Luck and Reputation Matter in Venture Capital. Skill Doesn’t.
Harvard and Yale researchers find that VCs’ abilities to pick investments and nurture start-ups “play little role if any” in long-term outperformance.
Success tends persist in venture capital, but it has little or nothing to do with investor skill, a new study has found.
Rather, scoring a few early wins — investing in the right companies at the right times — gives VC firms access to better deals, which often leads to long-term outperformance.
And picking those original winners appears to be a matter of luck, according to “The Persistent Effect Of Initial Success: Evidence From Venture Capital,” by researchers Ramana Nanda (Harvard Business School), Sampsa Samila (IESE Business School), and Olav Sorenson (Yale School of Management).
“Our results suggest that the early success of VC firms depends almost entirely on having been ‘in the right place at the right time’ — that is, investing in industries and in regions that did particularly well in a given year,” Nanda, Samila, and Sorenson wrote.
The authors analyzed decades of portfolio investment and performance data to assess the mechanisms of venture capital success. Drawing on VentureXpert’s database, they focused on firms’ initial investments made between 1961 and 2008. The results showed that choosing a previously successful venture capital firm should increase the chances of future outperformance. But not for the reasons one might expect.
Picking a winning investment early on meant little for the firm’s future success in selecting companies, the analysis found. VC firms that had enjoyed initial success were no better than their mainstream peers at choosing promising industries or regions. Likewise, investors’ abilities to nurture and develop portfolio companies played “little if any” role in long-term performance.
Venture capital firms are, however, better able to access later opportunities when their initial rounds succeed, according to the study, which was published this month by the National Bureau of Economic Research. When limited partners and entrepreneurs believe that a venture capital firm has been successful in making previous investments, they give the firms more access to both capital and deals.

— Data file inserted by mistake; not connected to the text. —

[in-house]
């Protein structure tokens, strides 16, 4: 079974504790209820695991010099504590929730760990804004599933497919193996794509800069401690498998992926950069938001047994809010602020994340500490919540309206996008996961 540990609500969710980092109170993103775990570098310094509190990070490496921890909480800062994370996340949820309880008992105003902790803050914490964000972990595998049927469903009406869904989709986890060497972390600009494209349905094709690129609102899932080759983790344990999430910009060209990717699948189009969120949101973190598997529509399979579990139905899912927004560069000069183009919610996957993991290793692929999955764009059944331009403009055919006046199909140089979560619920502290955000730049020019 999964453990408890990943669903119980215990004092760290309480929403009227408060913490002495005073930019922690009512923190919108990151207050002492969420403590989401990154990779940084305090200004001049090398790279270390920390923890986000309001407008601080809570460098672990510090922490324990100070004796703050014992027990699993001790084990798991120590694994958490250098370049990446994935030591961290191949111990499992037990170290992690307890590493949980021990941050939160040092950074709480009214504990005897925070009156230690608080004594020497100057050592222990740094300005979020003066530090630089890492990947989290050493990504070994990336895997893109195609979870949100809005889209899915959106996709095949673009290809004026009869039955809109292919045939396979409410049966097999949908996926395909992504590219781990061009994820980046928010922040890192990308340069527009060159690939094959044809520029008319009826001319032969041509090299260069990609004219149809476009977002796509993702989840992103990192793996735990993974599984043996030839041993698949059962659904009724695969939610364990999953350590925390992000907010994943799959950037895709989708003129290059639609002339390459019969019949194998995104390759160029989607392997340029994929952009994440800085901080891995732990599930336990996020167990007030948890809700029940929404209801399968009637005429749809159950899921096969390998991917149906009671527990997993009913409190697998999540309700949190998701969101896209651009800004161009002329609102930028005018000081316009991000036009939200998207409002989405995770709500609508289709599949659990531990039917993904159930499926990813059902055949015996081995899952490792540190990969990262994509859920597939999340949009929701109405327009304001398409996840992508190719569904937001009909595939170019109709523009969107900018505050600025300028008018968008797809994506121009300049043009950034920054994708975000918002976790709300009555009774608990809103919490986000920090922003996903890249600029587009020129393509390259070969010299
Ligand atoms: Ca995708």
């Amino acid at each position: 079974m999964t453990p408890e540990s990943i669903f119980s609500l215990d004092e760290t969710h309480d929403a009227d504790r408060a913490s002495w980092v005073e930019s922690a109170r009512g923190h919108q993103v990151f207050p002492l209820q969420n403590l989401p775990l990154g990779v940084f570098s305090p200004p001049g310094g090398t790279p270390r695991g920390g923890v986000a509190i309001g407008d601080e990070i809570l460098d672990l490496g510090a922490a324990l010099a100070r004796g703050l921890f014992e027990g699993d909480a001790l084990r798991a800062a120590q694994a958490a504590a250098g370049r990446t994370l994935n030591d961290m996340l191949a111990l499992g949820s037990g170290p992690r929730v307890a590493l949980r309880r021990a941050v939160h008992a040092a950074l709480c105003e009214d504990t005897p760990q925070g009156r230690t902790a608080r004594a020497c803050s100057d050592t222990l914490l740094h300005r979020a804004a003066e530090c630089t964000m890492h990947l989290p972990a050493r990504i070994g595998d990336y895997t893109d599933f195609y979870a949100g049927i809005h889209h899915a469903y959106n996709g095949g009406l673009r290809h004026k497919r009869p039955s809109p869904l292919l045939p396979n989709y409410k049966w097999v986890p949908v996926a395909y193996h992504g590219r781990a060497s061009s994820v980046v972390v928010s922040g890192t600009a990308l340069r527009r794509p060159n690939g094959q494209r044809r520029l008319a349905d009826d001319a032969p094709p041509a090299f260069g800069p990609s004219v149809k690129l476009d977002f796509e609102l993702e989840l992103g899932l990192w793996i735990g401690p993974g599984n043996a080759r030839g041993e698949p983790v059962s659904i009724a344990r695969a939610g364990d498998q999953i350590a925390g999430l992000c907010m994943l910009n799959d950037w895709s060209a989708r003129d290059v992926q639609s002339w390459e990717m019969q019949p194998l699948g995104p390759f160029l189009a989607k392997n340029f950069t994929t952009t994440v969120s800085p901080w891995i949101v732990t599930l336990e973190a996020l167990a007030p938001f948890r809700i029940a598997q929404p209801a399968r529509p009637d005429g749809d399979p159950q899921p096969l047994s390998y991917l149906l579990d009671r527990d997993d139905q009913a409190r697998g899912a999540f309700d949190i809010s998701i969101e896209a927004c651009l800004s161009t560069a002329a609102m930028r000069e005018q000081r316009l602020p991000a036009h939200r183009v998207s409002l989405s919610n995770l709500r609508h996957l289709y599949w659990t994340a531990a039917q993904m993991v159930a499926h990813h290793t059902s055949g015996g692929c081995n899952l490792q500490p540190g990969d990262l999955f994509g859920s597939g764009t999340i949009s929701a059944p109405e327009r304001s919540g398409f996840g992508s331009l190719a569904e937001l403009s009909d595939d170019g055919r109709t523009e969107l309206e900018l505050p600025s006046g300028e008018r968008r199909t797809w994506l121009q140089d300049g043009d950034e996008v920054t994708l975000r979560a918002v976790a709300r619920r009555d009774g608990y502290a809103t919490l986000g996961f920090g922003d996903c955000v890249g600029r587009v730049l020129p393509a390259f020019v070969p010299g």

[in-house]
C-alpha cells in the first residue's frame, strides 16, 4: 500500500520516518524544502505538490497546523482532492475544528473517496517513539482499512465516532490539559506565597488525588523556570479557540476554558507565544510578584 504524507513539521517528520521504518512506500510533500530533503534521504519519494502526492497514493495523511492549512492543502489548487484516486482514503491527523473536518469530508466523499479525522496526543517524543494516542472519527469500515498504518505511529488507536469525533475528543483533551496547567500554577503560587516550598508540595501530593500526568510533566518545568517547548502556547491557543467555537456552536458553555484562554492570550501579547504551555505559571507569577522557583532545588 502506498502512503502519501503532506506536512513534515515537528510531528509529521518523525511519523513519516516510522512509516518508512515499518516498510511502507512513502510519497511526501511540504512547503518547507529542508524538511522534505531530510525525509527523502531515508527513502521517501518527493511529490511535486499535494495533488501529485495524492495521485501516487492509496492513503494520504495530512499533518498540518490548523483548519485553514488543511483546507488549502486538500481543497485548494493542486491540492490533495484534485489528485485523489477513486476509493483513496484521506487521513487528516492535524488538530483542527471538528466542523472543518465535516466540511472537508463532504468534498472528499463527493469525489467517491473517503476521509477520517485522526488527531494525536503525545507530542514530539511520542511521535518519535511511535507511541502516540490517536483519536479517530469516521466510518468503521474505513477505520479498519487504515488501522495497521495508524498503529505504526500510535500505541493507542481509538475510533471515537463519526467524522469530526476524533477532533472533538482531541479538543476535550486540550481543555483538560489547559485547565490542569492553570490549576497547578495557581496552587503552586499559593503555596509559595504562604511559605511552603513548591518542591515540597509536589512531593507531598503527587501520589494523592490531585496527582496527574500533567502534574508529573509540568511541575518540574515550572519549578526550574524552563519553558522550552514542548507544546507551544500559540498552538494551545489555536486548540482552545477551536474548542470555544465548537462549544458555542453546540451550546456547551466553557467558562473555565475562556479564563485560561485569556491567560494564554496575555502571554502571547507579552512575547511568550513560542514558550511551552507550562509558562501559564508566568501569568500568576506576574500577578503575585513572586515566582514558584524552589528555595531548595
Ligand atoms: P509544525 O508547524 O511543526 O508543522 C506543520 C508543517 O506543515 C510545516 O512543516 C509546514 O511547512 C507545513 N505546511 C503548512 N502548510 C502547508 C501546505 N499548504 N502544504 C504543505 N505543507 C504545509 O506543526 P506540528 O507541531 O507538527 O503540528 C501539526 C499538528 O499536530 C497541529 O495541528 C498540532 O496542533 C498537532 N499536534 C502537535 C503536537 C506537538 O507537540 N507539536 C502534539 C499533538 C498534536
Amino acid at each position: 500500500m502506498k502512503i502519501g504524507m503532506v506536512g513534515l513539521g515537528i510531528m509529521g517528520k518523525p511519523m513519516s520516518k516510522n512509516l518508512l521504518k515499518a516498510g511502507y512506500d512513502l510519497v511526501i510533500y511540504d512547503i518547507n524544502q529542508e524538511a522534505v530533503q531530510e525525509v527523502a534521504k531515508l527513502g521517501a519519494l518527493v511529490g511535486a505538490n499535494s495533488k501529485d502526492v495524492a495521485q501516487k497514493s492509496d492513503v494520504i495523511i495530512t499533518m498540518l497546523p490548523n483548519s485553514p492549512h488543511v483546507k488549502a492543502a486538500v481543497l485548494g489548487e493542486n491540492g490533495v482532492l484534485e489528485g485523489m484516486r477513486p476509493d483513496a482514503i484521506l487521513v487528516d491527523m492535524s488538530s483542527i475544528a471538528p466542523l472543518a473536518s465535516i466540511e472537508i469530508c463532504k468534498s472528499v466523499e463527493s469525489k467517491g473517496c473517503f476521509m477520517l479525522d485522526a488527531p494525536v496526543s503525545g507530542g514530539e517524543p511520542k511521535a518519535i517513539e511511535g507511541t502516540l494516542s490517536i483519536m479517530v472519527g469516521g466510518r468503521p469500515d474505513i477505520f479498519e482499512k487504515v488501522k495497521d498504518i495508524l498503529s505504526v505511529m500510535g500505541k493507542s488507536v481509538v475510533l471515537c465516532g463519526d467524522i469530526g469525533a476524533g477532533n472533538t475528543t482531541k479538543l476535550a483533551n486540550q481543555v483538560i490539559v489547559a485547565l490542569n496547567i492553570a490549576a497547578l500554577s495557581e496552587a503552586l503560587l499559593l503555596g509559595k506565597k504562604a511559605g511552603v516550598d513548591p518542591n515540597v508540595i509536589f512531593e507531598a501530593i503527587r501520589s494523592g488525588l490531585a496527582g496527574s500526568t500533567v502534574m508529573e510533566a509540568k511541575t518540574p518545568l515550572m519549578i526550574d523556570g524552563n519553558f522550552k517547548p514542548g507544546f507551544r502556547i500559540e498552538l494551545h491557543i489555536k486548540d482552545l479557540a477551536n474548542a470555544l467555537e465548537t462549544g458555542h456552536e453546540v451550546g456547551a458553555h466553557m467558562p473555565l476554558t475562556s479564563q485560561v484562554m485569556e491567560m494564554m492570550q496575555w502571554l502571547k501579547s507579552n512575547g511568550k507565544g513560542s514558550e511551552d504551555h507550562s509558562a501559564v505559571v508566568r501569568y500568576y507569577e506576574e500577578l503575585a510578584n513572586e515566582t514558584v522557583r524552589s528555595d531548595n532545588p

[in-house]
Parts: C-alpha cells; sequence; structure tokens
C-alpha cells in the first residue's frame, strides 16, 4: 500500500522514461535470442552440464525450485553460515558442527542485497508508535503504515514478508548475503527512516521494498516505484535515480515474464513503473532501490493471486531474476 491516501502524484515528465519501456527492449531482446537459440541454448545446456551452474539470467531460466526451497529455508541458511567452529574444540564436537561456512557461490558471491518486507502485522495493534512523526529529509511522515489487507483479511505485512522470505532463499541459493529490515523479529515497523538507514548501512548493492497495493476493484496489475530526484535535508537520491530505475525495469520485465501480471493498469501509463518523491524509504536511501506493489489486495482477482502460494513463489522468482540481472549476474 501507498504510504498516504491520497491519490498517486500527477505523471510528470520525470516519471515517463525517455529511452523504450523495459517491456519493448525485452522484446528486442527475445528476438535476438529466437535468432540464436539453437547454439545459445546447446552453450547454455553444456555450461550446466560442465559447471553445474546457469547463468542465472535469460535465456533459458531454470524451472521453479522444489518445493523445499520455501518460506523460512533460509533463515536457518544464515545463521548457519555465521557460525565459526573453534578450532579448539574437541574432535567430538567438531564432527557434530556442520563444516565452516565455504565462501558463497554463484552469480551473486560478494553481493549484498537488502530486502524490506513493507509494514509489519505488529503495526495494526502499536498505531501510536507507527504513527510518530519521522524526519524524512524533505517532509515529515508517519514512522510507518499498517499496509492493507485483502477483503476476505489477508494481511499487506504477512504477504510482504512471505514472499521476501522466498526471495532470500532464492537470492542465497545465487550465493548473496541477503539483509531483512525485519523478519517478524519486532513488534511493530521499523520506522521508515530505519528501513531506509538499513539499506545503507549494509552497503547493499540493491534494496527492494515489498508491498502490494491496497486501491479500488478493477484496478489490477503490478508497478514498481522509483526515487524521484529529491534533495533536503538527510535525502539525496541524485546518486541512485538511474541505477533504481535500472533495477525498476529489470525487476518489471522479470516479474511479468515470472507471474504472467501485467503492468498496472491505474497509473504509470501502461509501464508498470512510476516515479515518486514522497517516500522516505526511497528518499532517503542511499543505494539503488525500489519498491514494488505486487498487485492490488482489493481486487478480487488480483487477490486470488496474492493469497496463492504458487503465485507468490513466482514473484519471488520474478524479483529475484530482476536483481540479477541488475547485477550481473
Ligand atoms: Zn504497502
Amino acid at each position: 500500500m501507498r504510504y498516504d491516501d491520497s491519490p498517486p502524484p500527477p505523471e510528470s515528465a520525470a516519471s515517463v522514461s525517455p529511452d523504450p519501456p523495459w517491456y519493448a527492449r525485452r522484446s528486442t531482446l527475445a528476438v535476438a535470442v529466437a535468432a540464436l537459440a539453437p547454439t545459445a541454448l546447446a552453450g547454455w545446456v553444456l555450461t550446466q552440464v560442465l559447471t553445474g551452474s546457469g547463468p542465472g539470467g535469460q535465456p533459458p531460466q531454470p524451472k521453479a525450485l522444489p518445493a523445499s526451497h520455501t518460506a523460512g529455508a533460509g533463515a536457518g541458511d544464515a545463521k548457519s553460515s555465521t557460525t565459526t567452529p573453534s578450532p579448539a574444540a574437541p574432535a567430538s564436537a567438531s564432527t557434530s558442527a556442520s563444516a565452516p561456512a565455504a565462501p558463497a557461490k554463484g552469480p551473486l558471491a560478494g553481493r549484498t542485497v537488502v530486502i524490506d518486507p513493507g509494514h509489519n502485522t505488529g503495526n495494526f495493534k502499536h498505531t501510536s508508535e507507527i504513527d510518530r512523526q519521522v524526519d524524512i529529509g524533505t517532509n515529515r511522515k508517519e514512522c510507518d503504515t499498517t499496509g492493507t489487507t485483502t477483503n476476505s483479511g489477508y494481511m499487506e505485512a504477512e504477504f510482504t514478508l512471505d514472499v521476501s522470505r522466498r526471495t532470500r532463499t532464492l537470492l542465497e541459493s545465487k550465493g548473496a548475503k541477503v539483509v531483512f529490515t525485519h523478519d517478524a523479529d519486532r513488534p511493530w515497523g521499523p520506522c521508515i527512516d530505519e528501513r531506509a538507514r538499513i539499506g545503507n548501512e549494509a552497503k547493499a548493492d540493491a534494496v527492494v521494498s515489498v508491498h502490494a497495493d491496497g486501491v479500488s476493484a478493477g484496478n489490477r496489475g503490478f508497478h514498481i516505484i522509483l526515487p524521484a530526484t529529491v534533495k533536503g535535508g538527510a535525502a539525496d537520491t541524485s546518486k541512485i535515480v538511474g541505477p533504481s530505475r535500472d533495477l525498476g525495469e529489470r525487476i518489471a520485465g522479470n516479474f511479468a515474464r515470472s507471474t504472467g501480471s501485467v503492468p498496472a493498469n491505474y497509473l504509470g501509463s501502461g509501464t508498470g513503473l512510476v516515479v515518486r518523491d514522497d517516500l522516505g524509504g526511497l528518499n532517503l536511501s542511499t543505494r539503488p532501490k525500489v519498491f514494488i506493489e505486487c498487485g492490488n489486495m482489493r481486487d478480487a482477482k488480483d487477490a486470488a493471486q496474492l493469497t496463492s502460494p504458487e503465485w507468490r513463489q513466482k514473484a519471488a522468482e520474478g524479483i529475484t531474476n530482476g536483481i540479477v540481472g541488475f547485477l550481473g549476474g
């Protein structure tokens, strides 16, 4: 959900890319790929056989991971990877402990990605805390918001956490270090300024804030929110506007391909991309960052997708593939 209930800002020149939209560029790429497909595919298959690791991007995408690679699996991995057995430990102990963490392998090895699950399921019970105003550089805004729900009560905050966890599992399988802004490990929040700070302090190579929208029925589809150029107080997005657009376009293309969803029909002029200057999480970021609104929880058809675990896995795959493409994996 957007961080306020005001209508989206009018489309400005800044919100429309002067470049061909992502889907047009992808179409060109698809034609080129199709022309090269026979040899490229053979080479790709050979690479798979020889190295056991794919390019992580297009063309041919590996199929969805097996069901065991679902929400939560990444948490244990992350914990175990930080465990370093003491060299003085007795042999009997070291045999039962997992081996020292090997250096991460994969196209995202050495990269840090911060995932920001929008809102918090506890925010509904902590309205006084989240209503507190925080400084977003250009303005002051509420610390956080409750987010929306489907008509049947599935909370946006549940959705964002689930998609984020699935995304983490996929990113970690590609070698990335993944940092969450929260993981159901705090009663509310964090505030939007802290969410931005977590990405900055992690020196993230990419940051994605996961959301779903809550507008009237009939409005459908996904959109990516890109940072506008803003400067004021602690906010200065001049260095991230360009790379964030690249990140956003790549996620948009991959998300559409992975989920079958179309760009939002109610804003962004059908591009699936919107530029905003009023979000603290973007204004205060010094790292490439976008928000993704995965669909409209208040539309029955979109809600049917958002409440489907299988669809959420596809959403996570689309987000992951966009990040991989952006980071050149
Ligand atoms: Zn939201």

“Limited partners have to pay attention to what sets the high performing VCs apart,” Samila told Institutional Investor by phone Monday. “They should pay attention to venture capital firms that have superior deal flow and that are able to win competitive bids.”
“Although these early differences in performance appear to depend on being in the right place at the right time, they become self-reinforcing as entrepreneurs and others interpret them as evidence of differences in quality, giving successful VC firms preferential access to and terms in investments,” the authors wrote.
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The study showed that when venture capital firms have already performed strongly, they are more likely to gain access to later rounds of funding when a startup is more viable. They are also more likely to access capital from limited partners, and larger pools of capital are another way of gaining access.
“Both entrepreneurs and other VC firms want to partner with them,” the study said. “VC firms, therefore, get to see more deals, particularly in later stages, when it becomes easier to predict which companies might have successful outcomes.”
As Samila put it, “The deals are won not by the highest bidder but by the right reputation.”